Shelter Site Selection

Look for areas that provide:

  • Natural wind/rain protection
  • Close proximity to wood and water sources
  • Flat, dry ground elevated above wetlands
  • Plenty of natural building materials like fallen trees or rocky outcroppings


  • River valleys or dry creek beds that can flood
  • Cliffs or dead trees that could collapse
  • Thick brush/poisonous plants

Types of Shelters

Simple Lean-To

  • Quick and easy go-to option.
  • Prop a sturdy ridge pole at an angle against a rock or tree trunk.
  • Lean smaller poles or branches against it at an angle.
  • Cover with fir branches, leaves, or tarps for waterproofing.

Debris Hut

  • Make a small dome-shaped skeleton from flexible green saplings.
  • Pile on lots of leaves, grasses, bark, pine needles etc. for insulation.

Natural Shelter

  • Caves or rock overhangs offer built-in protection.
  • Line with pine boughs for comfort and warmth.

Snow Shelter

  • Pack snow into a mound or dig into a drift to make an igloo-like structure.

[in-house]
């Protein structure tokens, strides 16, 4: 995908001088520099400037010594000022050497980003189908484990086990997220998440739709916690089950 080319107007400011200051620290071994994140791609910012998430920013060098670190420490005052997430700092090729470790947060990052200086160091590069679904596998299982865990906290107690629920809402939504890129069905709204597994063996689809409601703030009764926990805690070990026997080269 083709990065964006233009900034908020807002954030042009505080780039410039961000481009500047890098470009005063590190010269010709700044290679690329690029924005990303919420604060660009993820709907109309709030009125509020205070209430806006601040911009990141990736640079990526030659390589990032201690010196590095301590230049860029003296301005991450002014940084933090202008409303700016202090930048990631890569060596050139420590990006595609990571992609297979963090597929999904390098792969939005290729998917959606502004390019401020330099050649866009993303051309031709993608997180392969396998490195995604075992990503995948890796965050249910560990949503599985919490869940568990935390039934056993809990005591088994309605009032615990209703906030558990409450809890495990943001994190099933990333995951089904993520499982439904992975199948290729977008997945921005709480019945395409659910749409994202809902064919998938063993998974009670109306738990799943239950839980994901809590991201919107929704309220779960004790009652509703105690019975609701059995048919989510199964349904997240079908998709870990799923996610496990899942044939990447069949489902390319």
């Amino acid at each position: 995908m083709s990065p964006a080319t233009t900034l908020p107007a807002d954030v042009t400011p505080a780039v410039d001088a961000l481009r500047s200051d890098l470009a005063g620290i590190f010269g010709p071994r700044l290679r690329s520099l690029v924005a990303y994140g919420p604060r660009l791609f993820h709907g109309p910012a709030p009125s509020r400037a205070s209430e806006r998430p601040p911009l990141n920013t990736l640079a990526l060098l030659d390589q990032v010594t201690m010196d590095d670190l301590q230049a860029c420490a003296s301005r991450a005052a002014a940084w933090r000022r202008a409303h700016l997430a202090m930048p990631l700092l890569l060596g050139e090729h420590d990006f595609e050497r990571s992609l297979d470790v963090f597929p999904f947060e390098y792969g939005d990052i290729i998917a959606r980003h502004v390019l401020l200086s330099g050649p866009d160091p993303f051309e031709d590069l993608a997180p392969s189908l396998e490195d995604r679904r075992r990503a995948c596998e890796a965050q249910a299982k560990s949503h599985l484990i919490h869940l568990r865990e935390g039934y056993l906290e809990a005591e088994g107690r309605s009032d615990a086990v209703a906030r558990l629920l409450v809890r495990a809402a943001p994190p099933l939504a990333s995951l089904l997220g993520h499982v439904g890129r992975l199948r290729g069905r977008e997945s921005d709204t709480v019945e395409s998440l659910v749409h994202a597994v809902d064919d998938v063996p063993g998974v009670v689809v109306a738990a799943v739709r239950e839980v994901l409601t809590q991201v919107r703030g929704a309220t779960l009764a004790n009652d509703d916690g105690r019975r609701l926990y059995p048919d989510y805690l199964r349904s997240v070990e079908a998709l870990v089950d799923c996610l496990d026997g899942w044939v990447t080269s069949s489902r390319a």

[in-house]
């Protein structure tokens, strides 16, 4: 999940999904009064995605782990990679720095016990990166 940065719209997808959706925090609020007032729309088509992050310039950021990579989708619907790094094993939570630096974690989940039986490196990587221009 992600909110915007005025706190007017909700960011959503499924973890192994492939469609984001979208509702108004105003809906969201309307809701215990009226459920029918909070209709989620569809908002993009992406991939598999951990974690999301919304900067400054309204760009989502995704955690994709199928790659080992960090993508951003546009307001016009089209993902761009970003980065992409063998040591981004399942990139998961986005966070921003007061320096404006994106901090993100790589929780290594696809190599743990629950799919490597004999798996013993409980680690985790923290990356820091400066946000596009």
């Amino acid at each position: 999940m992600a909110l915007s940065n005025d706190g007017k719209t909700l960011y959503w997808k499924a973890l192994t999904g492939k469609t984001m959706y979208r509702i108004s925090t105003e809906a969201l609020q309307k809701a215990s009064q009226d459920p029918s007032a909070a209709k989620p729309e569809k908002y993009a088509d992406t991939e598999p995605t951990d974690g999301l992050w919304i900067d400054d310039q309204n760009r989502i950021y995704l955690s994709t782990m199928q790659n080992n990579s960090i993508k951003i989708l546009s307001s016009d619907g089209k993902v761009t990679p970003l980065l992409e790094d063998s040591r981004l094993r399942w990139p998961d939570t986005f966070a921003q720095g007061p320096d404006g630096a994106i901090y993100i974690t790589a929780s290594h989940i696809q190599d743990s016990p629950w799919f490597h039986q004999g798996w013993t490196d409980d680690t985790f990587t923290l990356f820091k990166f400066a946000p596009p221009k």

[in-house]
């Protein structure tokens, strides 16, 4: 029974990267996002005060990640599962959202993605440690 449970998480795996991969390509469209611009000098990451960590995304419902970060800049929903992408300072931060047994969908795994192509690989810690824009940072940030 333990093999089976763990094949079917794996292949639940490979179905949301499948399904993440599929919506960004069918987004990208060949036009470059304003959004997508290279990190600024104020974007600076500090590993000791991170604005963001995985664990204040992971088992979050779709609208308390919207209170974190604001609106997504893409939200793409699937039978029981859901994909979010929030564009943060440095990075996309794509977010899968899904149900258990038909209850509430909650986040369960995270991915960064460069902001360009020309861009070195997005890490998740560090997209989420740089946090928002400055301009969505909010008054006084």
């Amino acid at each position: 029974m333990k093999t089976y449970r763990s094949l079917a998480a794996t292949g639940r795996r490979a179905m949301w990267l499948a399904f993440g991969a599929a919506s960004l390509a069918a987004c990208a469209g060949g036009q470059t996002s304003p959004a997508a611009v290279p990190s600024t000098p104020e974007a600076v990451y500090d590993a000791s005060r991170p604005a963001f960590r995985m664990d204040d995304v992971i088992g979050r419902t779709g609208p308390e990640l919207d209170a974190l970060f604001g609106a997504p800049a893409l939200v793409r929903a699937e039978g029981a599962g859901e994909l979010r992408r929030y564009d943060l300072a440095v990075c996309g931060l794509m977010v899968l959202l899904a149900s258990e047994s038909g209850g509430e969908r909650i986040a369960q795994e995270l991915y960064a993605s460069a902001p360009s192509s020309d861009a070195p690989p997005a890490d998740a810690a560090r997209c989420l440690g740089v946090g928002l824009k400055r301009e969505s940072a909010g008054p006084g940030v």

• Allows small fire inside for warmth and light if properly ventilated.

Prioritize quality sleep and rest in your shelter to maintain strength. Seek natural protections from the elements so you can focus on being rescued.

Signaling for Help

Don’t wait for rescue – make yourself easier to find!

Implementing signals improves your odds of being discovered sooner.

Signals During Daylight Hours

  • Smoke from a large, smoky fire. Add green leaves/pine needles. Position on ridge tops where smoke will be visible.
  • Mirrors/reflectors like emergency blankets, water, or any shiny object. Flash reflections of sunlight.
  • Ground markings like rocks/branches arranged into giant X or SOS patterns.
  • Firearm shots spaced out in sets of 3 flashes to signal distress.
  • Whistles/horns – Blow in sets of 3 blasts.